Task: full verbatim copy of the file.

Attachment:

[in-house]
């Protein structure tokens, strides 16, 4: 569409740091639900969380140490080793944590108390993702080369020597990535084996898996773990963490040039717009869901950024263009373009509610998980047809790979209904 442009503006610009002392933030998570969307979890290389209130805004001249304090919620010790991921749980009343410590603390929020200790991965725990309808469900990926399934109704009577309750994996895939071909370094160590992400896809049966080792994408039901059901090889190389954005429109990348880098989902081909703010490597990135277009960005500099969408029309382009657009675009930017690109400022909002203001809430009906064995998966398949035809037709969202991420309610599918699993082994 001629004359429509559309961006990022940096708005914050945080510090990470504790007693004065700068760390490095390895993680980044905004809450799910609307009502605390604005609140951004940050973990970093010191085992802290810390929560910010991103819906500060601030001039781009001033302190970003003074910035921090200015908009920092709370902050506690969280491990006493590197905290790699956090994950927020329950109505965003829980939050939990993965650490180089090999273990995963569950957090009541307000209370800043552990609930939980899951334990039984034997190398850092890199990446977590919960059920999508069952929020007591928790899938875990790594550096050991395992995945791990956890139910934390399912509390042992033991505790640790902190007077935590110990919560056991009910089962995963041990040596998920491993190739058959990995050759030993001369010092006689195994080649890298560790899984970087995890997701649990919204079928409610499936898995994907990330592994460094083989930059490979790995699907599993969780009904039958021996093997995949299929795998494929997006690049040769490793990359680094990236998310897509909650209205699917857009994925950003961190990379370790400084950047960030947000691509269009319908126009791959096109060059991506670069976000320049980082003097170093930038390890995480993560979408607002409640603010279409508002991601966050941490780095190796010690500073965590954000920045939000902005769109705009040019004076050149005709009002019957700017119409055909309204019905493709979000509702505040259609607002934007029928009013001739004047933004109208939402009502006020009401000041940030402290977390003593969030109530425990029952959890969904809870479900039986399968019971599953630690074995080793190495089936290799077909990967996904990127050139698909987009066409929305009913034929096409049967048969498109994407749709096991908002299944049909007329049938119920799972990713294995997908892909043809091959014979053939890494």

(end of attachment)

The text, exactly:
[in-house]
């Protein structure tokens, strides 16, 4: 569409740091639900969380140490080793944590108390993702080369020597990535084996898996773990963490040039717009869901950024263009373009509610998980047809790979209904 442009503006610009002392933030998570969307979890290389209130805004001249304090919620010790991921749980009343410590603390929020200790991965725990309808469900990926399934109704009577309750994996895939071909370094160590992400896809049966080792994408039901059901090889190389954005429109990348880098989902081909703010490597990135277009960005500099969408029309382009657009675009930017690109400022909002203001809430009906064995998966398949035809037709969202991420309610599918699993082994 001629004359429509559309961006990022940096708005914050945080510090990470504790007693004065700068760390490095390895993680980044905004809450799910609307009502605390604005609140951004940050973990970093010191085992802290810390929560910010991103819906500060601030001039781009001033302190970003003074910035921090200015908009920092709370902050506690969280491990006493590197905290790699956090994950927020329950109505965003829980939050939990993965650490180089090999273990995963569950957090009541307000209370800043552990609930939980899951334990039984034997190398850092890199990446977590919960059920999508069952929020007591928790899938875990790594550096050991395992995945791990956890139910934390399912509390042992033991505790640790902190007077935590110990919560056991009910089962995963041990040596998920491993190739058959990995050759030993001369010092006689195994080649890298560790899984970087995890997701649990919204079928409610499936898995994907990330592994460094083989930059490979790995699907599993969780009904039958021996093997995949299929795998494929997006690049040769490793990359680094990236998310897509909650209205699917857009994925950003961190990379370790400084950047960030947000691509269009319908126009791959096109060059991506670069976000320049980082003097170093930038390890995480993560979408607002409640603010279409508002991601966050941490780095190796010690500073965590954000920045939000902005769109705009040019004076050149005709009002019957700017119409055909309204019905493709979000509702505040259609607002934007029928009013001739004047933004109208939402009502006020009401000041940030402290977390003593969030109530425990029952959890969904809870479900039986399968019971599953630690074995080793190495089936290799077909990967996904990127050139698909987009066409929305009913034929096409049967048969498109994407749709096991908002299944049909007329049938119920799972990713294995997908892909043809091959014979053939890494």